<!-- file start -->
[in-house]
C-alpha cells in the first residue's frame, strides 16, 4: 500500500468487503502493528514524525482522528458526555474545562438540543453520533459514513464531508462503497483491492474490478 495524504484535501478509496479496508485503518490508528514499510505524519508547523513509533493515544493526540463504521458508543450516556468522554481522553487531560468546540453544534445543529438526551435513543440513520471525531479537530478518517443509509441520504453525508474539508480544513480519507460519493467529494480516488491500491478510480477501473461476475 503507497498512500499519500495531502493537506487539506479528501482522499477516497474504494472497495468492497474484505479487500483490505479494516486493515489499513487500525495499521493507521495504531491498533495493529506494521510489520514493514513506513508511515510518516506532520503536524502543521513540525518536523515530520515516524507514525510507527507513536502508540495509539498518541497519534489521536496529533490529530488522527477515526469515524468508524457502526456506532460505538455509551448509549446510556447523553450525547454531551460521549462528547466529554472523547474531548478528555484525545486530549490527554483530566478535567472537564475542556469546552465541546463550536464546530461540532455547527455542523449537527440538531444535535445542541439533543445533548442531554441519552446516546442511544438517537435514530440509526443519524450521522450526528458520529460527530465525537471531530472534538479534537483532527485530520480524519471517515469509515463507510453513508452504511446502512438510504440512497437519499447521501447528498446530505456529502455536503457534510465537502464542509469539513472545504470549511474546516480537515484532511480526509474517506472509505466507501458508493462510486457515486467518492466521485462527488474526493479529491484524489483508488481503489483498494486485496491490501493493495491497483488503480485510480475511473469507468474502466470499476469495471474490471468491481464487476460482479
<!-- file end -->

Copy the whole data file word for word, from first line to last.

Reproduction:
[in-house]
C-alpha cells in the first residue's frame, strides 16, 4: 500500500468487503502493528514524525482522528458526555474545562438540543453520533459514513464531508462503497483491492474490478 495524504484535501478509496479496508485503518490508528514499510505524519508547523513509533493515544493526540463504521458508543450516556468522554481522553487531560468546540453544534445543529438526551435513543440513520471525531479537530478518517443509509441520504453525508474539508480544513480519507460519493467529494480516488491500491478510480477501473461476475 503507497498512500499519500495531502493537506487539506479528501482522499477516497474504494472497495468492497474484505479487500483490505479494516486493515489499513487500525495499521493507521495504531491498533495493529506494521510489520514493514513506513508511515510518516506532520503536524502543521513540525518536523515530520515516524507514525510507527507513536502508540495509539498518541497519534489521536496529533490529530488522527477515526469515524468508524457502526456506532460505538455509551448509549446510556447523553450525547454531551460521549462528547466529554472523547474531548478528555484525545486530549490527554483530566478535567472537564475542556469546552465541546463550536464546530461540532455547527455542523449537527440538531444535535445542541439533543445533548442531554441519552446516546442511544438517537435514530440509526443519524450521522450526528458520529460527530465525537471531530472534538479534537483532527485530520480524519471517515469509515463507510453513508452504511446502512438510504440512497437519499447521501447528498446530505456529502455536503457534510465537502464542509469539513472545504470549511474546516480537515484532511480526509474517506472509505466507501458508493462510486457515486467518492466521485462527488474526493479529491484524489483508488481503489483498494486485496491490501493493495491497483488503480485510480475511473469507468474502466470499476469495471474490471468491481464487476460482479